If a contestant wins, he must return to the vendor where he played the "Daily Devil" to collect his prize. The vendor pays the winnings to the contestant from the proceeds of his sale of the magazine. After deducting his commission of 20 cents per copy, the vendor sends the balance of the net proceeds to the distributor. The distributor, in turn, deducts his commission of five cents per copy and gives the remaining funds to the publisher. The commissions are not affected by the outcome of the contest. Carney testified that he paid approximately $6,000 in prizes from July 1982 to September 30, 1982.
The contest rules printed on the three-part entry form state: "No Purchase Necessary. Free entry blanks can be obtained at the office of the publisher. No charge or obligation." The publisher's address does not appear on the entry form itself. The form provides that "employees of the publication and KK Features and their families are not eligible * * *." The address of KK Features, from whom Carney acquired the right to use the copyright "Daily Devil" contest, is listed on the entry form as Greenbrae, California.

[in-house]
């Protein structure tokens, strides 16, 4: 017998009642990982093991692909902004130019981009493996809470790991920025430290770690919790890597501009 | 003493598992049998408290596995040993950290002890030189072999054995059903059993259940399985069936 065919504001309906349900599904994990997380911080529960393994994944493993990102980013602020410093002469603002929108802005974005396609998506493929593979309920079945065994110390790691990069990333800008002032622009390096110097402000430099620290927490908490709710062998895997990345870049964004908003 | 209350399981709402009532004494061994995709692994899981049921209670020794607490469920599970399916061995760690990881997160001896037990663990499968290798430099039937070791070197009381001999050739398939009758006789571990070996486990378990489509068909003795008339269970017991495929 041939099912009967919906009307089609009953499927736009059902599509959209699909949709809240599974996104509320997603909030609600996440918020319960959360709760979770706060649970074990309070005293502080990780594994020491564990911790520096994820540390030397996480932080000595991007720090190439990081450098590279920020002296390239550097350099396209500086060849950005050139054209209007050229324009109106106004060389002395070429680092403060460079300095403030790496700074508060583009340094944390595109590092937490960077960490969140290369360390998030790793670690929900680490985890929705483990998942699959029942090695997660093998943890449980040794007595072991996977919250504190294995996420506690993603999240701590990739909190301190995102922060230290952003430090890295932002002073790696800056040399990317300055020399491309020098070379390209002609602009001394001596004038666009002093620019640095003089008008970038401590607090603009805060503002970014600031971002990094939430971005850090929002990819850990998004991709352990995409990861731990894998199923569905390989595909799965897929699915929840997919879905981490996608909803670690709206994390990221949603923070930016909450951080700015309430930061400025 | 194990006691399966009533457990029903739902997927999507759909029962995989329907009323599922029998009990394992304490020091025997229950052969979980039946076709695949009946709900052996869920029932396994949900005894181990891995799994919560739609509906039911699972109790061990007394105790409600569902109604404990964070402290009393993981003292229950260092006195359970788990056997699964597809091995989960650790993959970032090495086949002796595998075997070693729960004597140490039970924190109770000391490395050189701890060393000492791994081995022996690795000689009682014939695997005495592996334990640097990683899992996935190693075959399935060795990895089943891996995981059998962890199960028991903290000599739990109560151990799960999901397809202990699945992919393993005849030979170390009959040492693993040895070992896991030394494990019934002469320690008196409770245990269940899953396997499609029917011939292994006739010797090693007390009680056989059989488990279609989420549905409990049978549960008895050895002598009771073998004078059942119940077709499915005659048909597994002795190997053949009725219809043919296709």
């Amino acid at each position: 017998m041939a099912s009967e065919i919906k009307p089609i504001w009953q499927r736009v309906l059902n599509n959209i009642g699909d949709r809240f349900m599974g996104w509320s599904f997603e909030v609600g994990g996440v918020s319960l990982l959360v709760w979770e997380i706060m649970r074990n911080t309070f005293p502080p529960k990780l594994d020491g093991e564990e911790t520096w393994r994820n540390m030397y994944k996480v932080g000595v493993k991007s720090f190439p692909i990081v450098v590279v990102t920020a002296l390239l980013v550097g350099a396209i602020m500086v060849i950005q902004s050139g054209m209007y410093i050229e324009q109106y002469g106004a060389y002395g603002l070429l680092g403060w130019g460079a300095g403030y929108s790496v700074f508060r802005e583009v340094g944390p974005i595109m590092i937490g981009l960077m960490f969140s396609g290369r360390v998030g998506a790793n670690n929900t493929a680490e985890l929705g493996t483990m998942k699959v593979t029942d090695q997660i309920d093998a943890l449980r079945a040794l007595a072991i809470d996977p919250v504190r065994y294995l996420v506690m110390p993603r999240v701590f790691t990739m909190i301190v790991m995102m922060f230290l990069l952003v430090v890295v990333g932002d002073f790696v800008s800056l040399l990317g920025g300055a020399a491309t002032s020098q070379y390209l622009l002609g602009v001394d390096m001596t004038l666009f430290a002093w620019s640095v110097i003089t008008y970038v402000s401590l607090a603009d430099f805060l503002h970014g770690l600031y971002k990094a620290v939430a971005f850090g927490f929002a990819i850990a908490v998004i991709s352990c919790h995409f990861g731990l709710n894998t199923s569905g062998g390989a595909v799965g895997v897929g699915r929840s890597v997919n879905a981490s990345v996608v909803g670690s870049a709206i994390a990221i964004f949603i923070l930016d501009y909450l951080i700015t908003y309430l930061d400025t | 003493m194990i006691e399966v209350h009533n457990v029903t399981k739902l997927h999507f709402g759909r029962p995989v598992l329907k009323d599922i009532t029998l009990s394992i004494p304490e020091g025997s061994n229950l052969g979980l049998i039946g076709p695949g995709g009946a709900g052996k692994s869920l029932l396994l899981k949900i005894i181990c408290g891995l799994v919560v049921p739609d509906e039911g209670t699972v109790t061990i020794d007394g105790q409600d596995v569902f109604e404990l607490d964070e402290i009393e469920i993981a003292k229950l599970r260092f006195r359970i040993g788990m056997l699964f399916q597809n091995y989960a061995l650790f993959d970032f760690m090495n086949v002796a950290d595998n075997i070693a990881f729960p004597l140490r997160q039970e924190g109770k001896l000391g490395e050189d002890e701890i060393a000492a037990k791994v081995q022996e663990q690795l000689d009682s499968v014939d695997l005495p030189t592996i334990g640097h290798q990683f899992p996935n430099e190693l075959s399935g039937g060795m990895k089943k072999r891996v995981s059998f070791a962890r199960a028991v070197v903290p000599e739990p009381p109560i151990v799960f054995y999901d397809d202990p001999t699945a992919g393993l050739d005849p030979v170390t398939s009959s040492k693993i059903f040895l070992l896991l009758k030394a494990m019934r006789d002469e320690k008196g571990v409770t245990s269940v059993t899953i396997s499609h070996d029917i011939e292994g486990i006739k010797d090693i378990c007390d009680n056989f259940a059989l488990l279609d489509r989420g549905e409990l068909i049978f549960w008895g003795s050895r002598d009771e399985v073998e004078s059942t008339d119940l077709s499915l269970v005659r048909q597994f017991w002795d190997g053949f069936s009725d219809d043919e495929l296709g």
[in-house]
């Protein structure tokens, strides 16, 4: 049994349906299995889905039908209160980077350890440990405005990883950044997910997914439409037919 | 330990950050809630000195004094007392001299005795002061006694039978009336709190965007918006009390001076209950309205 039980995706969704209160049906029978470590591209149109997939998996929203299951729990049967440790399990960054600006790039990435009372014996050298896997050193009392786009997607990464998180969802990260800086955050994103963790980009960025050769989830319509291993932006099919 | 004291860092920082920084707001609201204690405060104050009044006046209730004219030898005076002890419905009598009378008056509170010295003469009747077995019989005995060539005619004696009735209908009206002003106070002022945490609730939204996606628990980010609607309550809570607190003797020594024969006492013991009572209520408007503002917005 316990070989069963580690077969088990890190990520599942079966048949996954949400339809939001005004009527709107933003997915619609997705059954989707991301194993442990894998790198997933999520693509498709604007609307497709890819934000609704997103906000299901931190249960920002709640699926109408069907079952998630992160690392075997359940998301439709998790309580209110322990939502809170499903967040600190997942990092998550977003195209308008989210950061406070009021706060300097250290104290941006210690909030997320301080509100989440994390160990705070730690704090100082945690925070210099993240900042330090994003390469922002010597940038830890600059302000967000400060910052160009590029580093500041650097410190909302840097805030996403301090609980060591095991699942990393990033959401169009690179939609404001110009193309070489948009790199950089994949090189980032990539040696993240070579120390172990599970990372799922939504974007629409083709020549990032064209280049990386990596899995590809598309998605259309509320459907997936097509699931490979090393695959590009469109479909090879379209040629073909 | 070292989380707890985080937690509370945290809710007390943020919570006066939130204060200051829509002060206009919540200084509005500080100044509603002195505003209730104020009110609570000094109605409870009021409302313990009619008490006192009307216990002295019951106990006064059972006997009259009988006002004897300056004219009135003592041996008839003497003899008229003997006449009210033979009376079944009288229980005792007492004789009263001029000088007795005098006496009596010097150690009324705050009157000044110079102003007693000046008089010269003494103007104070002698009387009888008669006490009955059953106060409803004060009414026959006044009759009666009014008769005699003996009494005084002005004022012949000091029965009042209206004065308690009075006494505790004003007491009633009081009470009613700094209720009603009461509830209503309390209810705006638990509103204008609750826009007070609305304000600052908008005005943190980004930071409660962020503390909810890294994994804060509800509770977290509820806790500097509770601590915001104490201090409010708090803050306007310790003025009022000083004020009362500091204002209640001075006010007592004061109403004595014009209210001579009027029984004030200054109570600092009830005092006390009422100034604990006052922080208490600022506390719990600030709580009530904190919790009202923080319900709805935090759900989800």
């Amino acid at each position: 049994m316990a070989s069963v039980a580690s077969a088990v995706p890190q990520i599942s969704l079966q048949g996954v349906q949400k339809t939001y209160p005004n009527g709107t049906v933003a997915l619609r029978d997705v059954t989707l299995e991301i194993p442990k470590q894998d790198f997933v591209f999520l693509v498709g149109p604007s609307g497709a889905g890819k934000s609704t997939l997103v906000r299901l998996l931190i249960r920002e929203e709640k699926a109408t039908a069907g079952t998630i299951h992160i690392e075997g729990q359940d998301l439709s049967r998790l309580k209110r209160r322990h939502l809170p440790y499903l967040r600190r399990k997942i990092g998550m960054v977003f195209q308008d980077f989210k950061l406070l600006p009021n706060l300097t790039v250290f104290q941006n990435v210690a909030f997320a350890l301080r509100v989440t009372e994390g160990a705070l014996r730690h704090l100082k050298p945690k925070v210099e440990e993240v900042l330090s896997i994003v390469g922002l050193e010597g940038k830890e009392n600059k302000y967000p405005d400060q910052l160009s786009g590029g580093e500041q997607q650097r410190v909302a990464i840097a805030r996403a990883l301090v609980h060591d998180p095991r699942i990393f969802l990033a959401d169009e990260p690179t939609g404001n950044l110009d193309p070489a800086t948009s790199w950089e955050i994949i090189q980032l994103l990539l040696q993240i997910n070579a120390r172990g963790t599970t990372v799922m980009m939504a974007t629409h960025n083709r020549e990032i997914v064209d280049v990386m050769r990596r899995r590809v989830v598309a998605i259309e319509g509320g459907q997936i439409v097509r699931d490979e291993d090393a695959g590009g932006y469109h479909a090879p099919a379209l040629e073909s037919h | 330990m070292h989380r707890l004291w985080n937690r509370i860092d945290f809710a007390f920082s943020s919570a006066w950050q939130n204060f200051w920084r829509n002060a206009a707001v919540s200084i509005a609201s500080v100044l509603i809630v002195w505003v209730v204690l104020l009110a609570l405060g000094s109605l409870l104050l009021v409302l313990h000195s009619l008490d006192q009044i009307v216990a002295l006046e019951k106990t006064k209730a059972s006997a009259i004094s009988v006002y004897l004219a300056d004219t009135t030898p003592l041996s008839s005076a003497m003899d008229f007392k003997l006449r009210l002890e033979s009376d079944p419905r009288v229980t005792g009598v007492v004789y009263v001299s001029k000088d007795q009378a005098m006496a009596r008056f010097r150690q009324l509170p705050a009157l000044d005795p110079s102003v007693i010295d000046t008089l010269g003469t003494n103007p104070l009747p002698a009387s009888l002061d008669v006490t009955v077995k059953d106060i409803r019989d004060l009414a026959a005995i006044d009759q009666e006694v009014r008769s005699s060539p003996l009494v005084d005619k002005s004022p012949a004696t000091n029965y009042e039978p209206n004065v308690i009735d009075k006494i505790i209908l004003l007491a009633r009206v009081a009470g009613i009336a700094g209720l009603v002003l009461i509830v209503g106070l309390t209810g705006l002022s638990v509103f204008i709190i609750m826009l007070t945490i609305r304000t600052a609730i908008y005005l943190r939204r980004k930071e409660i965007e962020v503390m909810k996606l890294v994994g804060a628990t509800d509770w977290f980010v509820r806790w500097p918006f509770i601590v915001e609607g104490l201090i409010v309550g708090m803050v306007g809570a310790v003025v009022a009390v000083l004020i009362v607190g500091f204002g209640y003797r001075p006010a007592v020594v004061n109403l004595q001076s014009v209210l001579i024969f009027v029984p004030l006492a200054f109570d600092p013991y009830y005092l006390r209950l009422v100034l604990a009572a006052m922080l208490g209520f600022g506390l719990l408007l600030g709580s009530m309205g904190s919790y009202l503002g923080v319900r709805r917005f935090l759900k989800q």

The "office" of the publisher listed in the magazine, 20 East Delaware, Apartment 1105, Chicago, Illinois, is Carney's studio apartment in a residence hotel. The name Minority News Review does not appear on the building directory. No telephone number for the publication may be found in the Chicago telephone directory. The Minority News Review has no employees and its contract writers do not work at Carney's apartment.